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Enabling Hyper-Personalized Mobile Experiences

A couple of weeks ago, standing on an NYC curb, just about to jump in a cab to the airport, I received a text message from our corporate travel service notifying me that my flight had been cancelled, and agents were standing by to help me rebook. We've all been in some variation of this scenario, right?

As grateful as I was to have received the text alert, I found myself a bit irritated, too. Intuitively, I knew that "standing by" didn't mean I'd be able to reach a live customer service agent via text but rather would have to call. But since the message didn't specify that, just for kicks I texted back anyways. As expected, the company's response to my text directed me to a phone number to call.

All the while, I kept thinking how all the more frustrating the texting dead-end would be for the average consumer, one who doesn't follow communications developments for a living. And lest you think I might have tried the airline app -- hah! My attempt to rely on the airline app was futile. Not only did the app show my original flight departing as scheduled, it even showed arrival time and told me at what carousel I'd find my luggage. It never showed my rebooked flight, even though plenty of time had elapsed, since I wasn't able to fly out till the next morning, some 18 hours later.

My recent customer experience fail is just the sort of situation that four-year-old startup Chatbox aims to eliminate with an integrated messaging platform that lets companies interject an app-like experience within a messaging exchange. With Instant Apps, one of the technologies provided with the Chatbox platform, that message I received from the corporate travel service could have come along with an app-like experience, on demand, and tailored to my needs, Chatbox CEO Phil Gordon told me last week in a No Jitter briefing on platform availability.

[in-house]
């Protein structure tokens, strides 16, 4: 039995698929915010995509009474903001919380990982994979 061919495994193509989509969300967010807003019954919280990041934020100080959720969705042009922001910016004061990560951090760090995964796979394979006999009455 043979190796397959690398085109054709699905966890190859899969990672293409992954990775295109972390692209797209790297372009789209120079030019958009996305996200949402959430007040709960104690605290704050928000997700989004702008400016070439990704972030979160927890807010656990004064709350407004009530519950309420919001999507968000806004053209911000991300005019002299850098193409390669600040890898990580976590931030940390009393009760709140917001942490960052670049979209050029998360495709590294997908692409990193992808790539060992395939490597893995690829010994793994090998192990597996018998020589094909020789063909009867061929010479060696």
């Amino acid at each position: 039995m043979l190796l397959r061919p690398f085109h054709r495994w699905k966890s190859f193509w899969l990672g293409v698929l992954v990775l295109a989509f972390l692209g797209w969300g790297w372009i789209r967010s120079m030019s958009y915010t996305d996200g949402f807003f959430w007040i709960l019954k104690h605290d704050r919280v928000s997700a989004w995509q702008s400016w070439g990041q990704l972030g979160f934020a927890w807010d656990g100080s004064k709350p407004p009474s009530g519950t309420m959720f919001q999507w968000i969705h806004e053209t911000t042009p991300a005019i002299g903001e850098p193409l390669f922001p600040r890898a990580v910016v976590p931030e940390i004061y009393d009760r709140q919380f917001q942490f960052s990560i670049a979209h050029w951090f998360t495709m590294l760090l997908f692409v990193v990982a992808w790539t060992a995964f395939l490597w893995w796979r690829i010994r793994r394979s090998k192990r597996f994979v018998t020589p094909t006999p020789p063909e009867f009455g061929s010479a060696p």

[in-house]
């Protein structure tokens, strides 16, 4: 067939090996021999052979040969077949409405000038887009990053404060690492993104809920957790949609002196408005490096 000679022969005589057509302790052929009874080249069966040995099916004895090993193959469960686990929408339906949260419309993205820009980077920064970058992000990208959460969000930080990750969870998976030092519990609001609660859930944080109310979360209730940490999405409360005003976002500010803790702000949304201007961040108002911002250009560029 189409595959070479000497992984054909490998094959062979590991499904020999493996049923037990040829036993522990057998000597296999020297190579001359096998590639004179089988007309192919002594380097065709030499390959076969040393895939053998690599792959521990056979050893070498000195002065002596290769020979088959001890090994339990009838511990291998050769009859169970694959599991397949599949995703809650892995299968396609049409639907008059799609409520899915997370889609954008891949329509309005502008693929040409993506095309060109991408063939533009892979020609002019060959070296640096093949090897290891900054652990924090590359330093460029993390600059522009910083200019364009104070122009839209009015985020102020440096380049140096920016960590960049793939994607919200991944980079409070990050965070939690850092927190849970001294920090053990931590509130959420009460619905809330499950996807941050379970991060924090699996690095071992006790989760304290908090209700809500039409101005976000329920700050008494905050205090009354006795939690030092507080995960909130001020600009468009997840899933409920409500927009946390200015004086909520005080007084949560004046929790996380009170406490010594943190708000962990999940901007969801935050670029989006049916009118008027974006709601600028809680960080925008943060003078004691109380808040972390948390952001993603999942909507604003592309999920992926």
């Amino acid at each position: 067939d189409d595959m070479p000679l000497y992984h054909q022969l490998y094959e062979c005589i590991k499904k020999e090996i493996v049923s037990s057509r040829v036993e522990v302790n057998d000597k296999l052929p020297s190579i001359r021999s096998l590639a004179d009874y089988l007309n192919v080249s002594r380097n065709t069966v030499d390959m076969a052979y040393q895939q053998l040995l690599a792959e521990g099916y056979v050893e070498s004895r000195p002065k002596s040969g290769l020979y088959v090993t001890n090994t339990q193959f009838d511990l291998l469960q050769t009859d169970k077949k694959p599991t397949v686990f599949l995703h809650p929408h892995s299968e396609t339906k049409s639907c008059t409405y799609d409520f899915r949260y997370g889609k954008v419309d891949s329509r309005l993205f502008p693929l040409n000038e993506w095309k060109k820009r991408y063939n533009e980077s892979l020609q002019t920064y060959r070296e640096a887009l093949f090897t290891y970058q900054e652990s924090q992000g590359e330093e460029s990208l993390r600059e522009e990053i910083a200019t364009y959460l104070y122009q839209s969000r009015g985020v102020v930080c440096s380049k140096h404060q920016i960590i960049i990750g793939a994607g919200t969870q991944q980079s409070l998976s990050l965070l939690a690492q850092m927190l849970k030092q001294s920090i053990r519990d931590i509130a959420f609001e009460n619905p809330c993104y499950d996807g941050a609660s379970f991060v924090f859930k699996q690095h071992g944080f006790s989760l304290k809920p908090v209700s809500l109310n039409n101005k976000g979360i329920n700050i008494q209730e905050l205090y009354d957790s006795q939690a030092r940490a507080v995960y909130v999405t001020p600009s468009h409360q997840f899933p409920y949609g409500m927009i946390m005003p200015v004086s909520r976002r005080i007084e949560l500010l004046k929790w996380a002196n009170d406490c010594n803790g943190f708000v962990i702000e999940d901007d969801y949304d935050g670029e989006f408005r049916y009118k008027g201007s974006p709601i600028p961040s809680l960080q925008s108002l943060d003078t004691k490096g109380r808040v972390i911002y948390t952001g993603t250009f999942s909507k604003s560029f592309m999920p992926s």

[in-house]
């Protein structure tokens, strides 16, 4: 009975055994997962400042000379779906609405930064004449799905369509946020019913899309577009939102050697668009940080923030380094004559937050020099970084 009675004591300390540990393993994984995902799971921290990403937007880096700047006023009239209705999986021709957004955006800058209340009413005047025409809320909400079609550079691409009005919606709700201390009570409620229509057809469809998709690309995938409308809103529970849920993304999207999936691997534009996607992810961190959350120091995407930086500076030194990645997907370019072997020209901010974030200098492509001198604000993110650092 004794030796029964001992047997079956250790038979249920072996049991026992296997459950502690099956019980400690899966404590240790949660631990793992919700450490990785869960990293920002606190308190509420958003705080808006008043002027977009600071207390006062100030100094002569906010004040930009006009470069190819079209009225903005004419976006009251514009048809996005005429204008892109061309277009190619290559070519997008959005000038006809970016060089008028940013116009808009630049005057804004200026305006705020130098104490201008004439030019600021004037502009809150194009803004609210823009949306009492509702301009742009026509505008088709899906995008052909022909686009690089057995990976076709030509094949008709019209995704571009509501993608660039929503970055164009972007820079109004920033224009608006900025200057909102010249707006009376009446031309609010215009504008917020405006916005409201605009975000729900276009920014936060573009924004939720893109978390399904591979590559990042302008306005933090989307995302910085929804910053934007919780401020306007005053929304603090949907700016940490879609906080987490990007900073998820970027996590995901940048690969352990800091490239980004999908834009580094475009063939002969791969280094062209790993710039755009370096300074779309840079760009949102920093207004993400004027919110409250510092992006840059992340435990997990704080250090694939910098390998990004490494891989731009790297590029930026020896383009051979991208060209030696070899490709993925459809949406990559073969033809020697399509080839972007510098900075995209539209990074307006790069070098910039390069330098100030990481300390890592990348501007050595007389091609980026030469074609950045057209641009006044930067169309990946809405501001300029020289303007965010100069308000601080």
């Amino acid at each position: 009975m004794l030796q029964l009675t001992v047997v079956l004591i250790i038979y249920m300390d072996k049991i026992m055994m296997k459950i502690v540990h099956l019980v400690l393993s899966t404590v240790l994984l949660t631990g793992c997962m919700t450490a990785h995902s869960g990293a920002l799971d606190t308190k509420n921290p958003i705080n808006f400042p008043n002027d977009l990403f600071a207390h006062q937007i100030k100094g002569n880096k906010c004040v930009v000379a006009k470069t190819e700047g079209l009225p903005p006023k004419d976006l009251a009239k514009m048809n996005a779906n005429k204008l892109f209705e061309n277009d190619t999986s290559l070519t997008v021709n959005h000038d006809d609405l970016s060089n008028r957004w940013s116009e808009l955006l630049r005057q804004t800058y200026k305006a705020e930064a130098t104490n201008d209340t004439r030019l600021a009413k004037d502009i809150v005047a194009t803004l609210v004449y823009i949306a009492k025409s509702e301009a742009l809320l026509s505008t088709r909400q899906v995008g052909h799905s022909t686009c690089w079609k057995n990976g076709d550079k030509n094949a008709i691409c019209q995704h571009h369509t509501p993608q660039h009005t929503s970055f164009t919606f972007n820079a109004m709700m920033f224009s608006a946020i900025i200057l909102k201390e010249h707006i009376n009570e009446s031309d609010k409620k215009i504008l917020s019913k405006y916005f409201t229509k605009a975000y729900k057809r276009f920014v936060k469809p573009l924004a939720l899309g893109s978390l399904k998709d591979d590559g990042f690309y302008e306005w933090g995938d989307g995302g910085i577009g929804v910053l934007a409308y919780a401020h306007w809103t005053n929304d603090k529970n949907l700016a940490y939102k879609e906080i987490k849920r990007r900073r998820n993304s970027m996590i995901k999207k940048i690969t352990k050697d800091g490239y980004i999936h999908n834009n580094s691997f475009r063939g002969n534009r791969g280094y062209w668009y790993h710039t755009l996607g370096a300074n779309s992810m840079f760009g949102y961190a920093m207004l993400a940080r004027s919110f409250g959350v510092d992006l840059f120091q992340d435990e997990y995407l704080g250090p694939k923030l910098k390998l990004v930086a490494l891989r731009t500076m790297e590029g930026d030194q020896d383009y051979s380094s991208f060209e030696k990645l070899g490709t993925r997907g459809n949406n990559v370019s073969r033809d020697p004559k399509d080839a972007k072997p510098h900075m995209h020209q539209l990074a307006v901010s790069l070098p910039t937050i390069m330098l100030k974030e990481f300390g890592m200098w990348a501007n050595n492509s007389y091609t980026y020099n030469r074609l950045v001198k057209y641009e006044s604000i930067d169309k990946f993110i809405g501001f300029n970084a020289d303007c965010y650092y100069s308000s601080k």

"You, the diamond plus platinum traveler with the car rental reservation you also need to change, receive the next five flights available, designating the three with first-class seats available, and 'click this checkbox if you want us to change your car rental reservation,'" Gordon said. "And my experience, since I don't have first-class upgrades available and no rental reservation, would look a lot different than yours."

Messaging alone isn't the right medium for complicated structured data like an interactive list of alternative flights, Gordon said. That'd require one message after another listing out each flight option -- "and God help you if none of the five flights presented in the messaging flow work."

Why Mobile Experience Matters

To get some perspective on the type of mobile experience Chatbox is delivering, I chatted with Mike Facemire, a VP and principal analyst at Forrester who focuses on visual experiences.

Extending messaging with chat and enabling some sort of Web-like experience are part of the evolving mindset companies have regarding mobility as a facilitator for customer experience, Facemire said. "Forward-looking enterprises are now starting to look at building a portfolio of mobile digital experiences. ... Gone are the days of chasing the coolest thing, of putting a carousel here because we can. Now it's, 'What does the customer want?'"